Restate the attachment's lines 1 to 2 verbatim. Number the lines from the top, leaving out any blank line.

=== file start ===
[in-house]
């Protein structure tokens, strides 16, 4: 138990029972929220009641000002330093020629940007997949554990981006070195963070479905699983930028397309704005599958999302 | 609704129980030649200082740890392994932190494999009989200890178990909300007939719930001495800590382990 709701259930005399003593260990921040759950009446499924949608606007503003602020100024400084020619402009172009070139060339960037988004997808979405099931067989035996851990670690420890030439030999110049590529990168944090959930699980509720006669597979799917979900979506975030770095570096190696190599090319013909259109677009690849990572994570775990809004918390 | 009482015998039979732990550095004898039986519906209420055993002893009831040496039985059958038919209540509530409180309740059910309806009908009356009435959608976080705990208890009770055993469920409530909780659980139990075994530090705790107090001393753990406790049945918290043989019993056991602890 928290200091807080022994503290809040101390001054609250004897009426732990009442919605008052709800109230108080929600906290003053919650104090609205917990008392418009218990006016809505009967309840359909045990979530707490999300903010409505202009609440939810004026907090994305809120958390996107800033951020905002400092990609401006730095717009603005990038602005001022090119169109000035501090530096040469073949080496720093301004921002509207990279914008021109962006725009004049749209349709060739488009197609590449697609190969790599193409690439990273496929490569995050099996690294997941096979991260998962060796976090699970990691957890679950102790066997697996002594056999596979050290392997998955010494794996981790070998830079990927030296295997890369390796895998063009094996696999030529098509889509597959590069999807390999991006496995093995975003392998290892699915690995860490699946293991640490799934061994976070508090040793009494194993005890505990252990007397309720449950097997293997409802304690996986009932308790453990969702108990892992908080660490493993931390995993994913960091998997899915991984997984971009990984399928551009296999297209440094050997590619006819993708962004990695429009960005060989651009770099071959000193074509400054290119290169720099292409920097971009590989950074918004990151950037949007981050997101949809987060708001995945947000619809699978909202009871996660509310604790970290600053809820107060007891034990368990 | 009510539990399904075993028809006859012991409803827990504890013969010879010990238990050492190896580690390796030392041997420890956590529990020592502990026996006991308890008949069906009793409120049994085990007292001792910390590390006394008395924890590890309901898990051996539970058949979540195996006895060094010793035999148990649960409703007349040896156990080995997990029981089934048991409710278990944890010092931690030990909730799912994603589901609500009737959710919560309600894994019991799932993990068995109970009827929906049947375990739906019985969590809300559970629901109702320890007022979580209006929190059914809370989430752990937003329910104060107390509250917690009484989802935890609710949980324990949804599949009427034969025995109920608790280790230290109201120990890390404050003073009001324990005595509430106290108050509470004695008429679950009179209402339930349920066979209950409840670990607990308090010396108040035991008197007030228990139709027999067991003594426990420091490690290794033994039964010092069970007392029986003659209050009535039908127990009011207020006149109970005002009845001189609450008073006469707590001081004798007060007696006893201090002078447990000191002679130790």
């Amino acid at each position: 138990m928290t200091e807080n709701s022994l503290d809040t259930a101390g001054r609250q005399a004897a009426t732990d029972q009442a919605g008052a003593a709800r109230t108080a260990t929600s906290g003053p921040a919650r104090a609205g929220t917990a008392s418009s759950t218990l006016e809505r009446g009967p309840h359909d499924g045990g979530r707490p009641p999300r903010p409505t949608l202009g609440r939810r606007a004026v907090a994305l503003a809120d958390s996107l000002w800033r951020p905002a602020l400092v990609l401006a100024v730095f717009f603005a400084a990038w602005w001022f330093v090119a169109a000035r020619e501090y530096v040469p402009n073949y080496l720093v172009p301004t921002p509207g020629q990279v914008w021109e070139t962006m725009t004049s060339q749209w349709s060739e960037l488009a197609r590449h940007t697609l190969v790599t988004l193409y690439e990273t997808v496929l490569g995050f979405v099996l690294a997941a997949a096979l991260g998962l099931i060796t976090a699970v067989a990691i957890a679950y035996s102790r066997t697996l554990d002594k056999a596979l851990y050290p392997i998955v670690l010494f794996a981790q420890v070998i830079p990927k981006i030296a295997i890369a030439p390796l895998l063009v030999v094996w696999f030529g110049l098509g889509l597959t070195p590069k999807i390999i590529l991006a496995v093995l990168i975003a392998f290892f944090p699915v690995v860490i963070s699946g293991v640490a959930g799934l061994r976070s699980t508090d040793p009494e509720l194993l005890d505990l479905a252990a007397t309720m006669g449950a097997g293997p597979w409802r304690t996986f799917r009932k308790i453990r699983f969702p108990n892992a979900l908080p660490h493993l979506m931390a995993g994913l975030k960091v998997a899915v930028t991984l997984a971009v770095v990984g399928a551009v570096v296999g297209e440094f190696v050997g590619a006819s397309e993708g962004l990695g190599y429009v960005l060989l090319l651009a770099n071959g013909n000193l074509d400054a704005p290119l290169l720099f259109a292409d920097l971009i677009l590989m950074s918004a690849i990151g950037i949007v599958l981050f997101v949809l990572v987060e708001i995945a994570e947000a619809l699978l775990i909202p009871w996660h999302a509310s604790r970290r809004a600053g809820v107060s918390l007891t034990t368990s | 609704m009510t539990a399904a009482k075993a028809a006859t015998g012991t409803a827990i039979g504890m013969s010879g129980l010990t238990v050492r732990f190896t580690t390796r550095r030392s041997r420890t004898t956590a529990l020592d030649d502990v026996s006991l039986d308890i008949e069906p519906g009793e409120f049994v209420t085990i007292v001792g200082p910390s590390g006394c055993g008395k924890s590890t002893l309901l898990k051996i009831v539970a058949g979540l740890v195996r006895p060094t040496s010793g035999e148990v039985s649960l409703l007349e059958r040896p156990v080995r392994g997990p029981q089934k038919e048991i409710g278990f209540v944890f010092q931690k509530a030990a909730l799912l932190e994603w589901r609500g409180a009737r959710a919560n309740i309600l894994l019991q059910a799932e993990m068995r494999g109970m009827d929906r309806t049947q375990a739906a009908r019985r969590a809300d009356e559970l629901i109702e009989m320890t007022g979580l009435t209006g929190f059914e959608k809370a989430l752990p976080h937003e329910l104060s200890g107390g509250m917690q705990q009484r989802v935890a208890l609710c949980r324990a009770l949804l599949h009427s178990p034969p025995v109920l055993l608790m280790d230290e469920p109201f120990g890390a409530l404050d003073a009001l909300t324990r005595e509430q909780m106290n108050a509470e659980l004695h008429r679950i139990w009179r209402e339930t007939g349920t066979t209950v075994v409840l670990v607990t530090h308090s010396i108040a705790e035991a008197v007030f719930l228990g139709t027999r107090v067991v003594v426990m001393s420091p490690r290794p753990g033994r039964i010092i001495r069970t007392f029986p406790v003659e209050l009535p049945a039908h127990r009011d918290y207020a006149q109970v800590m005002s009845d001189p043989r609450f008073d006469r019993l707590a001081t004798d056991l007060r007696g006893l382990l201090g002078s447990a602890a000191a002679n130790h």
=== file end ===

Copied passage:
[in-house]
């Protein structure tokens, strides 16, 4: 138990029972929220009641000002330093020629940007997949554990981006070195963070479905699983930028397309704005599958999302 | 609704129980030649200082740890392994932190494999009989200890178990909300007939719930001495800590382990 709701259930005399003593260990921040759950009446499924949608606007503003602020100024400084020619402009172009070139060339960037988004997808979405099931067989035996851990670690420890030439030999110049590529990168944090959930699980509720006669597979799917979900979506975030770095570096190696190599090319013909259109677009690849990572994570775990809004918390 | 009482015998039979732990550095004898039986519906209420055993002893009831040496039985059958038919209540509530409180309740059910309806009908009356009435959608976080705990208890009770055993469920409530909780659980139990075994530090705790107090001393753990406790049945918290043989019993056991602890 928290200091807080022994503290809040101390001054609250004897009426732990009442919605008052709800109230108080929600906290003053919650104090609205917990008392418009218990006016809505009967309840359909045990979530707490999300903010409505202009609440939810004026907090994305809120958390996107800033951020905002400092990609401006730095717009603005990038602005001022090119169109000035501090530096040469073949080496720093301004921002509207990279914008021109962006725009004049749209349709060739488009197609590449697609190969790599193409690439990273496929490569995050099996690294997941096979991260998962060796976090699970990691957890679950102790066997697996002594056999596979050290392997998955010494794996981790070998830079990927030296295997890369390796895998063009094996696999030529098509889509597959590069999807390999991006496995093995975003392998290892699915690995860490699946293991640490799934061994976070508090040793009494194993005890505990252990007397309720449950097997293997409802304690996986009932308790453990969702108990892992908080660490493993931390995993994913960091998997899915991984997984971009990984399928551009296999297209440094050997590619006819993708962004990695429009960005060989651009770099071959000193074509400054290119290169720099292409920097971009590989950074918004990151950037949007981050997101949809987060708001995945947000619809699978909202009871996660509310604790970290600053809820107060007891034990368990 | 009510539990399904075993028809006859012991409803827990504890013969010879010990238990050492190896580690390796030392041997420890956590529990020592502990026996006991308890008949069906009793409120049994085990007292001792910390590390006394008395924890590890309901898990051996539970058949979540195996006895060094010793035999148990649960409703007349040896156990080995997990029981089934048991409710278990944890010092931690030990909730799912994603589901609500009737959710919560309600894994019991799932993990068995109970009827929906049947375990739906019985969590809300559970629901109702320890007022979580209006929190059914809370989430752990937003329910104060107390509250917690009484989802935890609710949980324990949804599949009427034969025995109920608790280790230290109201120990890390404050003073009001324990005595509430106290108050509470004695008429679950009179209402339930349920066979209950409840670990607990308090010396108040035991008197007030228990139709027999067991003594426990420091490690290794033994039964010092069970007392029986003659209050009535039908127990009011207020006149109970005002009845001189609450008073006469707590001081004798007060007696006893201090002078447990000191002679130790």